Renfrewshire’s recovery from the economic impact of the pandemic is making great progress, according to the latest data.
Business, enterprise and skills leaders from across Renfrewshire set out a two-year recovery plan for the area last December focusing on priority actions to bolster the local economy and help make Renfrewshire net zero by 2030.
Figures detailed in the latest economic profile – a data set compiled every six months by Renfrewshire Council’s Economic Development team – and figures from the Office of National Statistics (ONS) – both show the major steps being made since the outset of the Covid-19 pandemic.
There are now 3,000 fewer people claiming unemployment benefits than during the pandemic peak last August – a marked 38% reduction.
Across all age groups, the claimant numbers have reduced significantly, including 700 fewer people aged 50 and over than in August 2020.
For people aged 16-24, the figures are just five shy of pre-pandemic levels, bolstered by more than 250 young people starting in paid placements, traineeships and Modern Apprenticeships with the Council and local businesses this year.
Renfrewshire currently has the second-highest employment rate for people 16-64 in the Glasgow City Region, outstripping the national position, while the percentage of people with no qualifications has reached the lowest level in the Glasgow City Region, down by 5.1% since 2015.
Renfrewshire Council Leader Iain Nicolson has hailed the collective effort being made to support local businesses and employees, building on more than £53million in business grants and lifeline funding.
Councillor Nicolson said: “The Covid-19 pandemic has brought major economic challenge and pressure and we have been working closely with local businesses, skills and economic agencies to take every available action which can make the biggest difference locally, speed up recovery where possible and deliver growth while progressing our climate change commitment.
“It’s pleasing to see the latest data highlighting the positive progress being made right across the board, with new jobs being created, fewer people claiming unemployment benefits and more opportunities for young people.
“It’s vital, as our recovery plan reaches the one-year mark, that we redouble our efforts and all stay focused on delivering a thriving Renfrewshire where people want to work, live, visit and invest in.”
Renfrewshire’s recovery plan targeted help to young people, with Renfrewshire’s Young Person’s Guarantee website setting out how £2million is being directed to help young people in Renfrewshire with jobs, training and support, while school pupils are benefitting from developing the young workforce co-ordinator posts in every secondary school.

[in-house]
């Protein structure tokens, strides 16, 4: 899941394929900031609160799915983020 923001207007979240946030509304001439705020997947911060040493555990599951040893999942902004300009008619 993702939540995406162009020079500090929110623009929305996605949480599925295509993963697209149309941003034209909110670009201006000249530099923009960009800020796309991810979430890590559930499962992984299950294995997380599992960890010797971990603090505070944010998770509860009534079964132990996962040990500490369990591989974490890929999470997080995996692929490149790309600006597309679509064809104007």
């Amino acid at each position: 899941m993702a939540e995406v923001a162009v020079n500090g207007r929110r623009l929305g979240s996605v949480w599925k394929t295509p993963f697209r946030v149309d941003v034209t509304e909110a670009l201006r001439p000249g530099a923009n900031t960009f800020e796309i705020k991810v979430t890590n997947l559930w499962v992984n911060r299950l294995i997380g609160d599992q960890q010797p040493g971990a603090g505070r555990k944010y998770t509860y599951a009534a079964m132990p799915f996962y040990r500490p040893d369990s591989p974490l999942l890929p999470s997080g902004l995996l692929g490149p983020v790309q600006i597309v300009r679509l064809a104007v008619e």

Employability experts at Renfrewshire Council are also delivering the No-One Left Behind employer recruitment incentive to help people facing barriers to employment into the local workforce and help people facing redundancy.
Another key focus has been helping businesses, with projects including Start-Up Street, a workplace wellbeing campaign and a network for local manufacturers to access the developing manufacturing district AMIDS all progressing at pace.
There’s also new active travel routes being built, better connecting pedestrians and cyclists to public transport and employment centres as part of plans to cut carbon emissions and support people to leave their car at home.
This progress has been welcomed by James Lang, chair of Renfrewshire’s Economic Leadership Panel and Director of Scottish Leather Group, the UK’s largest leather manufacturer.
He said: “It is pleasing to see our economy performing well when compared with regional and national rates for employment, unemployment, qualifications and earnings, while also driving forward a sustainable future for the region which brings benefits to every Renfrewshire resident.
“When we set out the roadmap to recovery, we knew achieving it would only be possible with all partners working together and playing their part, those from both the public and private sectors.
“It’s great to see this partnership playing its part and it’s not just in the data that we can see the progress being made, there’s a wide range of capital investment well underway that will deliver more homes, refurbish current homes and build the roads, bridges and transport connections that underpin economic growth.”
Case study – Lauren Hart
“I’ve always wanted to work for a local council, because I think you can see the difference you’re making,” says Lauren Hart.
The former St Andrew’s Academy pupil is thriving in her role with us as a Sustainable Procurement trainee, helping to make our tendering and contract processes as environmentally sustainable as possible.
Lauren is one of 250 people aged 16-24 who have start started in paid placements, traineeships and Modern Apprenticeships with the Council and local businesses this year.
Supporting young people is a priority of the region’s plan to recover from the impact of the pandemic and there’s a dedicated website called the Young Person’s Guarantee Renfrewshire which has details of all the jobs, training and support available.
For Lauren, from Dykebar, the support has been really important, having struggled to find work after graduating from university.
Now, the Marine Planning & Sustainable Development graduate is pleased to be transferring her sustainability skills and climate change knowledge to the benefit of procurement projects across Renfrewshire. She says: “The availability of graduate jobs just seemed to dry out or they were asking for a lot more experience than they had asked for previously. The traineeship is really enjoyable and it’s great there is support out there for people like me, especially with everything that’s going on in the world.”